For more than three decades, British Columbia's old growth forests have been a major source of political conflict. In Talk and Log, Jeremy Wilson presents a comprehensive account of the rise of the wilderness movement, examines the forest industry's political strategies, and analyzes the inner workings of the policy process. He illuminates the forces behind controveries that have divided British Columbians, preoccupied the provincial government, and drawn the attention of people across Canada and the world. By discussing the patterns and trends underlying the past three decades of wilderness politics, Wilson identifies the currents likely to dominate B.C. wilderness debates in decades to come.
Jeremy Wilson teaches in the Department of Political Science at the University of Victoria, and has written extensively on forest and environmental politics.
Wilson's book is epic in covering the events, strategies, and personalities that formed the basis of wilderness politics ... This historical account allows us all to see where we fought in the battle, what armour we put on, and how we acted out our parts ... This is a compelling read for anyone who was there. For anyone who missed it but wants to enter the debate, it is the definitive history.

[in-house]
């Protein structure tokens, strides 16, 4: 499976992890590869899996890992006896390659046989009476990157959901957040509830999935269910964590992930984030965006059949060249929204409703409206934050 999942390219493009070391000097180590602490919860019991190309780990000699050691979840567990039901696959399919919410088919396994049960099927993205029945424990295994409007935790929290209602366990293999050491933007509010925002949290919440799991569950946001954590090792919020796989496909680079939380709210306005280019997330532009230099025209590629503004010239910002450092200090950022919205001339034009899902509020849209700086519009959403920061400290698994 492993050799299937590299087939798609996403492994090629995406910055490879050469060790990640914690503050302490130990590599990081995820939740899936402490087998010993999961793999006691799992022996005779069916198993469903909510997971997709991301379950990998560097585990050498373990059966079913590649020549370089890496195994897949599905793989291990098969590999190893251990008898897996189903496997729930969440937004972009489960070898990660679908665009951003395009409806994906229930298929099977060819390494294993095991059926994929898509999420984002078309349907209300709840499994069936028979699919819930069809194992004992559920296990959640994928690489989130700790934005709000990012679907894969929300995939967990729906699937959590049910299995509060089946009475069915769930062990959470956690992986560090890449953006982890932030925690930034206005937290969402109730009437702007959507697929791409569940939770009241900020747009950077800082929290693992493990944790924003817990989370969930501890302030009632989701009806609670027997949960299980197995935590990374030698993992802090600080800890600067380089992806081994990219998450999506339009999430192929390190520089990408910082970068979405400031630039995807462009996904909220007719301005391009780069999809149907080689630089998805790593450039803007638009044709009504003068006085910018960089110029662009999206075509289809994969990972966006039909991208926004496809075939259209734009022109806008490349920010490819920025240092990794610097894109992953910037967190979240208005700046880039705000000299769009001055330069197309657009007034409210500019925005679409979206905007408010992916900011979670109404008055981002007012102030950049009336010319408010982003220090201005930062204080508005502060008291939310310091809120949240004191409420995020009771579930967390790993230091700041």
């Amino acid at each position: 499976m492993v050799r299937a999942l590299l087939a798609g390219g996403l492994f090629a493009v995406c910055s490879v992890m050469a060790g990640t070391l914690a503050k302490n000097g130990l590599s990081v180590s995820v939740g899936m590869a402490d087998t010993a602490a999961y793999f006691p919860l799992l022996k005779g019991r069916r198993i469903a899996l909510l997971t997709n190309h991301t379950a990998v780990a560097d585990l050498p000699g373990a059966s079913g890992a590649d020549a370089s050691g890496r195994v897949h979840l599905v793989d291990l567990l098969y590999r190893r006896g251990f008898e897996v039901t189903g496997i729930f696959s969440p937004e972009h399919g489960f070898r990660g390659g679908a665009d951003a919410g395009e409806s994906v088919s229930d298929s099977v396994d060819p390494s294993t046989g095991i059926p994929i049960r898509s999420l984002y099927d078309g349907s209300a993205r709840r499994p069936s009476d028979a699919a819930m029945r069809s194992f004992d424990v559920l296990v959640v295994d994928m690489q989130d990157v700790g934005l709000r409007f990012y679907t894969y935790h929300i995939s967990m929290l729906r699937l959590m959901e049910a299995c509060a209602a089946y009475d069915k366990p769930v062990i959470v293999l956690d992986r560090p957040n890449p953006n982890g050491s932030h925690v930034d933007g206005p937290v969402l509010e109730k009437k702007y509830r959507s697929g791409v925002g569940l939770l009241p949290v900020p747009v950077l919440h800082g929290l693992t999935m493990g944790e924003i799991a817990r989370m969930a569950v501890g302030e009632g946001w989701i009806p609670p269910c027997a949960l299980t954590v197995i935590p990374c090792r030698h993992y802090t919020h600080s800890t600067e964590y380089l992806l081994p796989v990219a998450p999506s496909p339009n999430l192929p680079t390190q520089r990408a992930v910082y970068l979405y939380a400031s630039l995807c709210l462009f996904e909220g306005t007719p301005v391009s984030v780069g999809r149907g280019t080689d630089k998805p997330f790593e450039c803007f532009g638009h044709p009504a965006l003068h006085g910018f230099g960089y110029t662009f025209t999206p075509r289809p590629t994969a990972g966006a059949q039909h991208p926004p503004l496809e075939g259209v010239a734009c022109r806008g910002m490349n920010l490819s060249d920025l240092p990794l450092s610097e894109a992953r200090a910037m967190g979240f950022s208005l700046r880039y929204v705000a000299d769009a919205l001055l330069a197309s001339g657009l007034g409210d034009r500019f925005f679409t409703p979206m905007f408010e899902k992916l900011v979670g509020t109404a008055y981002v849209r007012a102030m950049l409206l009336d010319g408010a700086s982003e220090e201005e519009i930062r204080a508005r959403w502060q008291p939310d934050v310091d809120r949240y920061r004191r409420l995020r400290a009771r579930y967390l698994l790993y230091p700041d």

[Wilson] has written an impressive study of the development of forest policy in British Columbia ... While the book will be of most immediate interest to students of Canadian politics, its rich analysis of the interplay of industry, environmentalists, and government makes a significant contribution to the environmental policy literature.
A comprehensive and readable history of the rise of the wilderness movement in BC, the counterattacks by industry and response by government. Anyone who has been involved over the last three decades in any forestry issues from the Stein to Clayoquot will find this book of value as it throws some light on the back room deals and minds of the policy makers and politicians ... The text should be required reading for all senior politicians to catch up on the rhetoric their predecessors were spouting 20 and 30 years ago ... This is a great read and will catch you up on the last 30 years if you weren’t there for all of it.